Date of Award
Doctor of Philosophy (PhD)
Professor Graham Petrie
This study of modern utopian fiction articulates a new theory of what constitutes utopia in the context of literature and science. Traditionally, utopia has been seen either as a vision of the ideal society crystallized into a static and oppressive order, or as a self-contradictory form of wishful thinking. However, utopia is neither uniform nor unchanging but heterogeneous and evolving. Diversity and dynamism are the two defining characteristics of utopia.
These two principles imply the convergence of seeming opposites into a unified whole, through a process which can accommodate both stability and growth. The thesis iIIustrates the meaning of dynamism and diversity in utopia by using two theories from modem physics as heuristic guides to reading ten utopian novels written between 1880 and 1980. Nonlinearity, a concept from chaos theory, is used to explore dynamic change; complementarity, a concept from field theory, is used to investigate the significance of diversity. Nonlinearity is an essential feature of modem utopianism because it allows for a complex understanding of history by showing that both personal choices and impersonal forces play a part in historical change. Complementarity describes the relationships between various sites in contemporary culture by reconciling seemingly incompatible ideas and placing them in a unified field where difference implies interaction.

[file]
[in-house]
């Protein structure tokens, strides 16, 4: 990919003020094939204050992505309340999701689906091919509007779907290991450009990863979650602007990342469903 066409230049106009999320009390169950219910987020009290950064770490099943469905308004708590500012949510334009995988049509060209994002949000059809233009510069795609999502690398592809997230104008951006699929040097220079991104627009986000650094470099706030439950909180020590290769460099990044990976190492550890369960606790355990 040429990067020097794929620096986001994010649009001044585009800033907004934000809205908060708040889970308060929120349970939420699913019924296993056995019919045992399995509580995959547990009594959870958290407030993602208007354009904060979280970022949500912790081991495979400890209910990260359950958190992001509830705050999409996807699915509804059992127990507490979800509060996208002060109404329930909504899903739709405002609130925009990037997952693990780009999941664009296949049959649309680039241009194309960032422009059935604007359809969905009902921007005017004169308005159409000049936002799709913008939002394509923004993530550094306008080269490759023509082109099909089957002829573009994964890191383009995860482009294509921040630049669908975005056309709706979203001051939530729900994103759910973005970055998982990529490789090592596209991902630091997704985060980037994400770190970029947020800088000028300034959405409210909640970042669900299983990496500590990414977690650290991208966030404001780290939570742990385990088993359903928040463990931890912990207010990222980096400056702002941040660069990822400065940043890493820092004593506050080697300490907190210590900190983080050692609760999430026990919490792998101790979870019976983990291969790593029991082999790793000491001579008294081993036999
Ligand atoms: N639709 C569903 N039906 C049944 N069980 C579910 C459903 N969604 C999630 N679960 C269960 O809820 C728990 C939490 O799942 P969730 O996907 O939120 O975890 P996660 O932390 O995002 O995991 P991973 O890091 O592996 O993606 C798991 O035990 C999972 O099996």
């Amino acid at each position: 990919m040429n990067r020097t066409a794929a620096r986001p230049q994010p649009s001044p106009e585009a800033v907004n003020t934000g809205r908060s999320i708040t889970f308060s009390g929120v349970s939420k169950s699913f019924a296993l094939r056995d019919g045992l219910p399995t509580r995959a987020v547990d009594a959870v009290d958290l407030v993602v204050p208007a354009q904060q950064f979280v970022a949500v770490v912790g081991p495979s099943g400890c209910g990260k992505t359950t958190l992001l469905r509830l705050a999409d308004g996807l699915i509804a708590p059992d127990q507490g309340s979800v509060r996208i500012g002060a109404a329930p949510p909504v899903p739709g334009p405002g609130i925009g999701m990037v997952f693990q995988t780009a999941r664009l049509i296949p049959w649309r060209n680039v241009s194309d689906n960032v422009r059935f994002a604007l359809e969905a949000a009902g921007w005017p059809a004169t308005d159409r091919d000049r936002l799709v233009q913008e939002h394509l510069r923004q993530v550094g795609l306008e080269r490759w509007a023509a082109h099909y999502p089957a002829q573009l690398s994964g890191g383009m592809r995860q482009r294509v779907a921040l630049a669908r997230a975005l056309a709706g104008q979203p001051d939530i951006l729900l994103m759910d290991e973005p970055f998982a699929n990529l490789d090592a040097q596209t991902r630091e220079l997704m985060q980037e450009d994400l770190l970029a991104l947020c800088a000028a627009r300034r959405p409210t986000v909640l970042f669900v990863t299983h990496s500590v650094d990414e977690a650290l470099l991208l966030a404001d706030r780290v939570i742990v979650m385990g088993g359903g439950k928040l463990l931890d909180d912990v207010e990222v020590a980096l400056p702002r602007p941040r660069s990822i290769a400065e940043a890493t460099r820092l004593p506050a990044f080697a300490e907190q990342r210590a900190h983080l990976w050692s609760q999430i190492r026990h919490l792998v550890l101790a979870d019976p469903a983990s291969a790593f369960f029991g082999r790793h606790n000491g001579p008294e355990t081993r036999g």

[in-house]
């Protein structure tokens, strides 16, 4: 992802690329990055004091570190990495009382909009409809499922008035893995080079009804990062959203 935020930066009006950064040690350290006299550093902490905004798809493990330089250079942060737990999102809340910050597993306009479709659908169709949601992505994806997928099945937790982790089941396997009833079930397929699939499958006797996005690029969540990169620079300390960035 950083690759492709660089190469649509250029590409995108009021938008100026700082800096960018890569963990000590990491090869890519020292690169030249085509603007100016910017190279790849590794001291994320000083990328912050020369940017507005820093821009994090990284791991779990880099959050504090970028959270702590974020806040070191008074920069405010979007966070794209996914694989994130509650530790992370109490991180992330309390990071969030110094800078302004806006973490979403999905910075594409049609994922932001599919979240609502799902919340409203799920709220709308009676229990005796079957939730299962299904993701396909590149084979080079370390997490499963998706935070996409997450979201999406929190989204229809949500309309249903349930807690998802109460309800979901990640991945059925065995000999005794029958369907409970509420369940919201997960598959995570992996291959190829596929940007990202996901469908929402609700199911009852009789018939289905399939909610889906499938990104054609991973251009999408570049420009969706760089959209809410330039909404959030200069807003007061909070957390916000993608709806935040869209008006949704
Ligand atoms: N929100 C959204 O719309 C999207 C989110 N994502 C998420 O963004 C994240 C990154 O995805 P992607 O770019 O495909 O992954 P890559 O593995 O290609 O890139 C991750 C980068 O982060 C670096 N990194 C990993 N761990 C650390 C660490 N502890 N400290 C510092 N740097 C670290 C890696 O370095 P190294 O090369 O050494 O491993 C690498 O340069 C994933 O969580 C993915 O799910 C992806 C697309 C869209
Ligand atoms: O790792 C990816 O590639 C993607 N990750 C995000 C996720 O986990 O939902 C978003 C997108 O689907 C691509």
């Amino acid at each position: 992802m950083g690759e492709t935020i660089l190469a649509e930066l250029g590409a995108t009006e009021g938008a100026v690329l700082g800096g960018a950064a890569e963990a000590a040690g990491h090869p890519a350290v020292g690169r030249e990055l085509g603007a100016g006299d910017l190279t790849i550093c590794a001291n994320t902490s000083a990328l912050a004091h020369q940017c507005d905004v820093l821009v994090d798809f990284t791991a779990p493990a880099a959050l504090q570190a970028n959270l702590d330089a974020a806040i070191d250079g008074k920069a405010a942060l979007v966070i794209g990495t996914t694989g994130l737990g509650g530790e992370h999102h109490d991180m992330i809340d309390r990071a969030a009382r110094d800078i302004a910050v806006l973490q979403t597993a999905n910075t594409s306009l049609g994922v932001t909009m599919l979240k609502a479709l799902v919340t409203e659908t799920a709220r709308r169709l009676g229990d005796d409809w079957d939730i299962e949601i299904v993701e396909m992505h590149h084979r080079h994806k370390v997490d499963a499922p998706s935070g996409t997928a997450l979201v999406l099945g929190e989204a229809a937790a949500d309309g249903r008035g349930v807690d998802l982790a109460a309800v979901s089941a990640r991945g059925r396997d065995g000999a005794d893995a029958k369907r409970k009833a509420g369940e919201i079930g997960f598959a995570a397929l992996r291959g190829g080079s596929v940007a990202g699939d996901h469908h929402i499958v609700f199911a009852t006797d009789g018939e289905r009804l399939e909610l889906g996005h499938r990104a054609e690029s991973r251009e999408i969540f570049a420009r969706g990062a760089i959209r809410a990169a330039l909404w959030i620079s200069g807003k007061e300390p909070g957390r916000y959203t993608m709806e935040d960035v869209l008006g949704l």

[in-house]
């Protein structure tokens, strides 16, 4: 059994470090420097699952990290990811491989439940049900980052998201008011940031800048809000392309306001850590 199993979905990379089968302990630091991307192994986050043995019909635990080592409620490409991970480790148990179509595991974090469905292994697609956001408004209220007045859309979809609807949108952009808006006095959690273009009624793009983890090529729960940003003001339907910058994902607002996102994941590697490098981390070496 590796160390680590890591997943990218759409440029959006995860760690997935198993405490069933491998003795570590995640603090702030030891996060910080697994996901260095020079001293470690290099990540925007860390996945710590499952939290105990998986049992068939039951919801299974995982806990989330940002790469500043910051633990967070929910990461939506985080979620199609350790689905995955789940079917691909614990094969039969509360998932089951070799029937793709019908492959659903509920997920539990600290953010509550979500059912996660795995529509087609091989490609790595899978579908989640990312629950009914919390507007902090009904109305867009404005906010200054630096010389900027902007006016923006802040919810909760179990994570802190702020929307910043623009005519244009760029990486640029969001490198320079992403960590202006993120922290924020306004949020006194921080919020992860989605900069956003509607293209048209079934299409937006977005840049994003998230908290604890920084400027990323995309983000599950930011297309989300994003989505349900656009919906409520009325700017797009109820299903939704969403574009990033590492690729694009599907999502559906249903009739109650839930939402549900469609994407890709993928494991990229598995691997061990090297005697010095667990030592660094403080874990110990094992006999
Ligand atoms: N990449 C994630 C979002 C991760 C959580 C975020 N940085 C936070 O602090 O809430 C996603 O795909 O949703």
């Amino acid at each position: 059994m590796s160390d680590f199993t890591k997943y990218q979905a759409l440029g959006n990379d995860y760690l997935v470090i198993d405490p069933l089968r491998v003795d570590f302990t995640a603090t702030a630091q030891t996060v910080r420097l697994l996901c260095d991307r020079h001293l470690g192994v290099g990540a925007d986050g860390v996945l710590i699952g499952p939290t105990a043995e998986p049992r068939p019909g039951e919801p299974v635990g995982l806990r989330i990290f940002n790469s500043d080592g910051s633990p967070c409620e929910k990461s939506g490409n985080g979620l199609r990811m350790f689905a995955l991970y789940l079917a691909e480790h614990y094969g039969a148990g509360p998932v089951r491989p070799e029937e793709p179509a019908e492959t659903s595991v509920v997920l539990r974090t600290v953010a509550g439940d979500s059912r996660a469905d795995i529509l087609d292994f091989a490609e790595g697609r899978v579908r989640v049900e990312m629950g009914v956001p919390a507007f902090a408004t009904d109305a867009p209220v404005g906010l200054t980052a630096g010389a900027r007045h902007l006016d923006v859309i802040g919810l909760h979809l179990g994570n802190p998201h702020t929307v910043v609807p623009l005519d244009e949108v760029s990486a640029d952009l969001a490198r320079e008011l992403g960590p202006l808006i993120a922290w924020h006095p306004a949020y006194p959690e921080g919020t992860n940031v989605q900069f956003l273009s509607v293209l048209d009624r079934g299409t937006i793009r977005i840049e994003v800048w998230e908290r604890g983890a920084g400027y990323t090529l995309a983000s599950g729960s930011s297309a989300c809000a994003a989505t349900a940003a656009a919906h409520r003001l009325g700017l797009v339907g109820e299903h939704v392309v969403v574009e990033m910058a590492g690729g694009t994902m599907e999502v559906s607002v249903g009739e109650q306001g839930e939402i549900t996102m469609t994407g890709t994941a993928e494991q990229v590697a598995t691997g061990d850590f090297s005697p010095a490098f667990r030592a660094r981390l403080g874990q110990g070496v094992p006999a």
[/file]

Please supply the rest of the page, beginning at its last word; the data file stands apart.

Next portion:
Utopia's abiding fascination, as well as its transformative power, lies in the fact that it is truly nowhere and therefore potentially everywhere. This openness to potentiality provides the ground for hope, the force which sustains the desire for change an drives the movement toward utopia. In bringing together literary and scientific discourses and illustrating the desirability of unity in diversity, utopian fiction indicates the directions that society ought to take in order to advance.
Afnan, Elham, "Unity In Diversity: Multivalence in British and American Literary Utopias 1880-1980" (1995). Open Access Dissertations and Theses. Paper 2274.